Quality infrastructure and natural disaster resiliency: A panel analysis of Asia and the Pacific

Farhad Taghizadeh-Hesary*, Tapan Sarker, Naoyuki Yoshino, Aline Mortha, Xuan Vinh Vo

*Corresponding author for this work

Research output: Contribution to journalArticlepeer-review

9 Citations (Scopus)


In this study, we assess the impact of quality infrastructure, development, and corruption on damage caused by a natural disaster using panel data from 14 Asia and the Pacific countries for 2007–2017. Employing the generalized method of moments and vector error correction model, this study's main contribution to the literature lies in the quantification of the role of quality infrastructure in disaster impact mitigation. The empirical results prove that even if disaster intensity remains the most important factor in explaining damage, this effect is short-lived. At the same time, quality infrastructure significantly reduces damage in the long-term and is the variable with the largest magnitude. A higher level of development indicators, measured by gross domestic product per capita, and control of corruption, are also shown to reduce damage linked to natural disasters. Our study suggests that improving the quality of infrastructure can be effective in mitigating the impact of disasters. We also propose financial schemes such as public–private cooperation and innovative schemes to promote the construction of quality infrastructure.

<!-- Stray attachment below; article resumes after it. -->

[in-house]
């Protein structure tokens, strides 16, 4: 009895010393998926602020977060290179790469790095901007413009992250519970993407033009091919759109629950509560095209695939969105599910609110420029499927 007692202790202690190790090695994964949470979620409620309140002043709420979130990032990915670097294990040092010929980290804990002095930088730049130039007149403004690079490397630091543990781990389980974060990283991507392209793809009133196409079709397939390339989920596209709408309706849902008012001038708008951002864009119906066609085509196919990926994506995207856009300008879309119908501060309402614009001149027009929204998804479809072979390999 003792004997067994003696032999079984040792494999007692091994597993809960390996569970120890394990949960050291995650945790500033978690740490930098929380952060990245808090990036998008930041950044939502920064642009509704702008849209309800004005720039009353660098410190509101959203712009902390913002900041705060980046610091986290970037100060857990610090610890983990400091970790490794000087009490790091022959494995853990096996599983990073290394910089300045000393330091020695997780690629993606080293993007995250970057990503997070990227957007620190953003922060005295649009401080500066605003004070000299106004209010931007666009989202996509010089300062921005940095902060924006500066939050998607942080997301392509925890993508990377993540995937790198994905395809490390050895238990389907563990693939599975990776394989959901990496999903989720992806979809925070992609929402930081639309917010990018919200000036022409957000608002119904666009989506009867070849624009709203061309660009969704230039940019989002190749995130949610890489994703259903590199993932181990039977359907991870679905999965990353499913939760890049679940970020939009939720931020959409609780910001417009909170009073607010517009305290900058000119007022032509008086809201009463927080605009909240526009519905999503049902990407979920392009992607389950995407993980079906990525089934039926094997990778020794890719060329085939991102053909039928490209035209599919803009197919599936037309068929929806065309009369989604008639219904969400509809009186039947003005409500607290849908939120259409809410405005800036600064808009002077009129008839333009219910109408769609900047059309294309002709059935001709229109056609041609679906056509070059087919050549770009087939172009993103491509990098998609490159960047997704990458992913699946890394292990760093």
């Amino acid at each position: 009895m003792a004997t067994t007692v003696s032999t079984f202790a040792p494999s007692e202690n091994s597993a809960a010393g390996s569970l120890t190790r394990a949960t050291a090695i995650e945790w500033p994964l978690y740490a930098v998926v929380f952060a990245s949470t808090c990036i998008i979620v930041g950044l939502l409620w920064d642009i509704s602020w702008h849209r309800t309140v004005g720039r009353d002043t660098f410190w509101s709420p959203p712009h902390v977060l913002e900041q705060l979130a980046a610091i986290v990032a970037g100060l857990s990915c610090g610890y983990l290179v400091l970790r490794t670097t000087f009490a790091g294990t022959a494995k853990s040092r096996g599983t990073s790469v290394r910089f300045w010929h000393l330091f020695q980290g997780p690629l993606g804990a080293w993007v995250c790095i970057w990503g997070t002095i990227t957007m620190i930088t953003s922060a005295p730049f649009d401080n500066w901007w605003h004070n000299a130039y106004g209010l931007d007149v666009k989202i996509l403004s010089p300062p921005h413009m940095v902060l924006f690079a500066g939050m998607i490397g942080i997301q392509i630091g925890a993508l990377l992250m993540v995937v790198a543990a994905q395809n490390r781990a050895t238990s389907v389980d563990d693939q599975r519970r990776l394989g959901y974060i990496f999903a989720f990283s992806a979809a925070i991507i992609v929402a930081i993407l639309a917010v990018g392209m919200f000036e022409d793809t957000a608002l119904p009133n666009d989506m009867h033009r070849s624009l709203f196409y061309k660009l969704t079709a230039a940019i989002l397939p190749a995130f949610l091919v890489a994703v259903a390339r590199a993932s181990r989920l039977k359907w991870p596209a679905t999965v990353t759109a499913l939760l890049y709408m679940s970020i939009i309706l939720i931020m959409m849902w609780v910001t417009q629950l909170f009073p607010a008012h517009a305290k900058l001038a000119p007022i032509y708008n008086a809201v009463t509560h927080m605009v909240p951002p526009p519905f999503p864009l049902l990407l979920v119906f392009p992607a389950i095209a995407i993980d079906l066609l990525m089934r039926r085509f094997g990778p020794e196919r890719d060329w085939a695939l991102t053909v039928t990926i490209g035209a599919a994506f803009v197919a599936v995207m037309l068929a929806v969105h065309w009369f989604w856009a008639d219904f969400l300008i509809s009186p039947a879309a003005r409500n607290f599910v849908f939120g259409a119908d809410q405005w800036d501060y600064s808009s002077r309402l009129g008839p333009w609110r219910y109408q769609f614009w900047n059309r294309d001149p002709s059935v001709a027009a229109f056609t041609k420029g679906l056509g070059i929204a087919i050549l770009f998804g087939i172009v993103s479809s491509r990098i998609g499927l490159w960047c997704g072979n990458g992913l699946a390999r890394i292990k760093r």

Original languageEnglish
Pages (from-to)394-406
Number of pages13
JournalEconomic Analysis and Policy
Publication statusPublished - 2021 Mar


  • Disaster resiliency
  • Disaster risk financing
  • Disaster risk management
  • Quality infrastructure
  • Spillover effect

ASJC Scopus subject areas

  • Economics and Econometrics
  • Economics, Econometrics and Finance (miscellaneous)


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